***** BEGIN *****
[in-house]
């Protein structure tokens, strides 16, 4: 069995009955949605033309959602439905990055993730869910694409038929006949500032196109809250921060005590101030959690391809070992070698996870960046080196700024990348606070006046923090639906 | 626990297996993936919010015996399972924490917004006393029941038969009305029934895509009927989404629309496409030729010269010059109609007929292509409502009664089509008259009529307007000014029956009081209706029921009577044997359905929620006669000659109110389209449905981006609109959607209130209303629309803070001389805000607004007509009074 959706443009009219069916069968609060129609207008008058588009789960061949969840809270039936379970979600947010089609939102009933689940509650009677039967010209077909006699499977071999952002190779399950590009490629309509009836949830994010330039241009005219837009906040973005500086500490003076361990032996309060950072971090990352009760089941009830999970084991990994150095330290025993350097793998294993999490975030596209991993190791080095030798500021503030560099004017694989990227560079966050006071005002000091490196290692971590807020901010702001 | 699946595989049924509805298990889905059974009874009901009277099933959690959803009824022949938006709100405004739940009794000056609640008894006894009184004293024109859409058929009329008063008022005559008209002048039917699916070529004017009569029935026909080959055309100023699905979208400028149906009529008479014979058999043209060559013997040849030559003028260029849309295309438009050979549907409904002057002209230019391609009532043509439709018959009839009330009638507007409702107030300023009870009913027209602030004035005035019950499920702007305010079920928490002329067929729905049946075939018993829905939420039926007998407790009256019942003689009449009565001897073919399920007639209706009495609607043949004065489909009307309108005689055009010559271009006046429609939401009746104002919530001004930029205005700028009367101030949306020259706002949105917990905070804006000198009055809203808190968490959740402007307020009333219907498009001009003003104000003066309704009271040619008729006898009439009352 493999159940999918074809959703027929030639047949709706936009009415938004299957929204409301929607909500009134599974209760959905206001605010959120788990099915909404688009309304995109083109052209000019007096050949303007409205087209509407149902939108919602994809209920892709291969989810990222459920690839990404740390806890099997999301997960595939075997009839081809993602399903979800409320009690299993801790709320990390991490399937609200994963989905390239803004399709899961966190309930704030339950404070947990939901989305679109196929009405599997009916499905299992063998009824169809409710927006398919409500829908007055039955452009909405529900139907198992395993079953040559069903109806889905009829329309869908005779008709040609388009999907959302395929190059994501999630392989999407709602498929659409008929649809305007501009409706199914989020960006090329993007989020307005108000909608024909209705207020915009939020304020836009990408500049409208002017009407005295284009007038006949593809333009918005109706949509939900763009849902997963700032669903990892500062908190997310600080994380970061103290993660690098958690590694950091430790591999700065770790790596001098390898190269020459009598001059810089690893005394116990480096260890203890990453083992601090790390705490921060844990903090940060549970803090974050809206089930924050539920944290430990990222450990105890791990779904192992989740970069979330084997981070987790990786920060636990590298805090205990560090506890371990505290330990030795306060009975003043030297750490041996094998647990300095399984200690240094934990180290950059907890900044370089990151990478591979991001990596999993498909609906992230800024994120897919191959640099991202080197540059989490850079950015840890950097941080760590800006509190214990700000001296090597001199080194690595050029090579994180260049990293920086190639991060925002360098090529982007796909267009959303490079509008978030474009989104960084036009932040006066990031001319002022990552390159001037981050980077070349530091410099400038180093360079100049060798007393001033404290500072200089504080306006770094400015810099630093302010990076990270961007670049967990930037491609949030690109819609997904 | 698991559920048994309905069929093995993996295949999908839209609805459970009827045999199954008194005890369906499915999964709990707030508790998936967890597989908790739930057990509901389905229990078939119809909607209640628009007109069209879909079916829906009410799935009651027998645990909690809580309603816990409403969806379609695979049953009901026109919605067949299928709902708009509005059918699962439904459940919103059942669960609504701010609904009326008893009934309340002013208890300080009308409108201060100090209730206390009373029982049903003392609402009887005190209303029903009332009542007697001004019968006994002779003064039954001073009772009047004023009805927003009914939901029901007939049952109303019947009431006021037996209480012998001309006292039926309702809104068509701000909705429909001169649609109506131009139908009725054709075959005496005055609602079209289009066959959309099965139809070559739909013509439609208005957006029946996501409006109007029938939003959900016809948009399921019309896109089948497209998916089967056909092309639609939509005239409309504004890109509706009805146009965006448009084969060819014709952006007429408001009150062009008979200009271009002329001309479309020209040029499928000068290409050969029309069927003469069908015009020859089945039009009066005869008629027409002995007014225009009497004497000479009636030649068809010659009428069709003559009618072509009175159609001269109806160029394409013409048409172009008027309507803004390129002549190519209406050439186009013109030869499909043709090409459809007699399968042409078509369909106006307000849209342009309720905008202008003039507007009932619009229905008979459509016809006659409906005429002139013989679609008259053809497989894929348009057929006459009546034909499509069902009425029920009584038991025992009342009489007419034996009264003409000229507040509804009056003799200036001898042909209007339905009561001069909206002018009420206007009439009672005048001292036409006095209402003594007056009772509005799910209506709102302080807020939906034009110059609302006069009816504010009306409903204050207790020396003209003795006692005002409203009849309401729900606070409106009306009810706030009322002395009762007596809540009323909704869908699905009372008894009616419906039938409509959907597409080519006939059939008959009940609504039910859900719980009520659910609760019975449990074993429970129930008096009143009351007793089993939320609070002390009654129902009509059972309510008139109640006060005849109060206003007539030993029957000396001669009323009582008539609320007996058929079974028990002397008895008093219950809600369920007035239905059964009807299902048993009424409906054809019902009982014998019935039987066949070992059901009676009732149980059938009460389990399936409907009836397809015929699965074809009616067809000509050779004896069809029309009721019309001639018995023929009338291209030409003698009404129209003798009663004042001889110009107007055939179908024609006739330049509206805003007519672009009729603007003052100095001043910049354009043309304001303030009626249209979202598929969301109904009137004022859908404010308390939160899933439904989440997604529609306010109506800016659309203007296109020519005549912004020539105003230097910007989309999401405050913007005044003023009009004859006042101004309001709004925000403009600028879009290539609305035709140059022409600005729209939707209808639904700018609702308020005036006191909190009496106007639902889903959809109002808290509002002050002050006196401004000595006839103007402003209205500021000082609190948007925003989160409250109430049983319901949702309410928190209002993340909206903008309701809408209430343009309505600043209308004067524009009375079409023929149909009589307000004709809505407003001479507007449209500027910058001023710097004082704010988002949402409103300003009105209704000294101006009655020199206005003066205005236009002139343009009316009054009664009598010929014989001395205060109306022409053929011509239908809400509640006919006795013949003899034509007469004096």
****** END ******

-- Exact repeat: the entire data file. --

[in-house]
């Protein structure tokens, strides 16, 4: 069995009955949605033309959602439905990055993730869910694409038929006949500032196109809250921060005590101030959690391809070992070698996870960046080196700024990348606070006046923090639906 | 626990297996993936919010015996399972924490917004006393029941038969009305029934895509009927989404629309496409030729010269010059109609007929292509409502009664089509008259009529307007000014029956009081209706029921009577044997359905929620006669000659109110389209449905981006609109959607209130209303629309803070001389805000607004007509009074 959706443009009219069916069968609060129609207008008058588009789960061949969840809270039936379970979600947010089609939102009933689940509650009677039967010209077909006699499977071999952002190779399950590009490629309509009836949830994010330039241009005219837009906040973005500086500490003076361990032996309060950072971090990352009760089941009830999970084991990994150095330290025993350097793998294993999490975030596209991993190791080095030798500021503030560099004017694989990227560079966050006071005002000091490196290692971590807020901010702001 | 699946595989049924509805298990889905059974009874009901009277099933959690959803009824022949938006709100405004739940009794000056609640008894006894009184004293024109859409058929009329008063008022005559008209002048039917699916070529004017009569029935026909080959055309100023699905979208400028149906009529008479014979058999043209060559013997040849030559003028260029849309295309438009050979549907409904002057002209230019391609009532043509439709018959009839009330009638507007409702107030300023009870009913027209602030004035005035019950499920702007305010079920928490002329067929729905049946075939018993829905939420039926007998407790009256019942003689009449009565001897073919399920007639209706009495609607043949004065489909009307309108005689055009010559271009006046429609939401009746104002919530001004930029205005700028009367101030949306020259706002949105917990905070804006000198009055809203808190968490959740402007307020009333219907498009001009003003104000003066309704009271040619008729006898009439009352 493999159940999918074809959703027929030639047949709706936009009415938004299957929204409301929607909500009134599974209760959905206001605010959120788990099915909404688009309304995109083109052209000019007096050949303007409205087209509407149902939108919602994809209920892709291969989810990222459920690839990404740390806890099997999301997960595939075997009839081809993602399903979800409320009690299993801790709320990390991490399937609200994963989905390239803004399709899961966190309930704030339950404070947990939901989305679109196929009405599997009916499905299992063998009824169809409710927006398919409500829908007055039955452009909405529900139907198992395993079953040559069903109806889905009829329309869908005779008709040609388009999907959302395929190059994501999630392989999407709602498929659409008929649809305007501009409706199914989020960006090329993007989020307005108000909608024909209705207020915009939020304020836009990408500049409208002017009407005295284009007038006949593809333009918005109706949509939900763009849902997963700032669903990892500062908190997310600080994380970061103290993660690098958690590694950091430790591999700065770790790596001098390898190269020459009598001059810089690893005394116990480096260890203890990453083992601090790390705490921060844990903090940060549970803090974050809206089930924050539920944290430990990222450990105890791990779904192992989740970069979330084997981070987790990786920060636990590298805090205990560090506890371990505290330990030795306060009975003043030297750490041996094998647990300095399984200690240094934990180290950059907890900044370089990151990478591979991001990596999993498909609906992230800024994120897919191959640099991202080197540059989490850079950015840890950097941080760590800006509190214990700000001296090597001199080194690595050029090579994180260049990293920086190639991060925002360098090529982007796909267009959303490079509008978030474009989104960084036009932040006066990031001319002022990552390159001037981050980077070349530091410099400038180093360079100049060798007393001033404290500072200089504080306006770094400015810099630093302010990076990270961007670049967990930037491609949030690109819609997904 | 698991559920048994309905069929093995993996295949999908839209609805459970009827045999199954008194005890369906499915999964709990707030508790998936967890597989908790739930057990509901389905229990078939119809909607209640628009007109069209879909079916829906009410799935009651027998645990909690809580309603816990409403969806379609695979049953009901026109919605067949299928709902708009509005059918699962439904459940919103059942669960609504701010609904009326008893009934309340002013208890300080009308409108201060100090209730206390009373029982049903003392609402009887005190209303029903009332009542007697001004019968006994002779003064039954001073009772009047004023009805927003009914939901029901007939049952109303019947009431006021037996209480012998001309006292039926309702809104068509701000909705429909001169649609109506131009139908009725054709075959005496005055609602079209289009066959959309099965139809070559739909013509439609208005957006029946996501409006109007029938939003959900016809948009399921019309896109089948497209998916089967056909092309639609939509005239409309504004890109509706009805146009965006448009084969060819014709952006007429408001009150062009008979200009271009002329001309479309020209040029499928000068290409050969029309069927003469069908015009020859089945039009009066005869008629027409002995007014225009009497004497000479009636030649068809010659009428069709003559009618072509009175159609001269109806160029394409013409048409172009008027309507803004390129002549190519209406050439186009013109030869499909043709090409459809007699399968042409078509369909106006307000849209342009309720905008202008003039507007009932619009229905008979459509016809006659409906005429002139013989679609008259053809497989894929348009057929006459009546034909499509069902009425029920009584038991025992009342009489007419034996009264003409000229507040509804009056003799200036001898042909209007339905009561001069909206002018009420206007009439009672005048001292036409006095209402003594007056009772509005799910209506709102302080807020939906034009110059609302006069009816504010009306409903204050207790020396003209003795006692005002409203009849309401729900606070409106009306009810706030009322002395009762007596809540009323909704869908699905009372008894009616419906039938409509959907597409080519006939059939008959009940609504039910859900719980009520659910609760019975449990074993429970129930008096009143009351007793089993939320609070002390009654129902009509059972309510008139109640006060005849109060206003007539030993029957000396001669009323009582008539609320007996058929079974028990002397008895008093219950809600369920007035239905059964009807299902048993009424409906054809019902009982014998019935039987066949070992059901009676009732149980059938009460389990399936409907009836397809015929699965074809009616067809000509050779004896069809029309009721019309001639018995023929009338291209030409003698009404129209003798009663004042001889110009107007055939179908024609006739330049509206805003007519672009009729603007003052100095001043910049354009043309304001303030009626249209979202598929969301109904009137004022859908404010308390939160899933439904989440997604529609306010109506800016659309203007296109020519005549912004020539105003230097910007989309999401405050913007005044003023009009004859006042101004309001709004925000403009600028879009290539609305035709140059022409600005729209939707209808639904700018609702308020005036006191909190009496106007639902889903959809109002808290509002002050002050006196401004000595006839103007402003209205500021000082609190948007925003989160409250109430049983319901949702309410928190209002993340909206903008309701809408209430343009309505600043209308004067524009009375079409023929149909009589307000004709809505407003001479507007449209500027910058001023710097004082704010988002949402409103300003009105209704000294101006009655020199206005003066205005236009002139343009009316009054009664009598010929014989001395205060109306022409053929011509239908809400509640006919006795013949003899034509007469004096």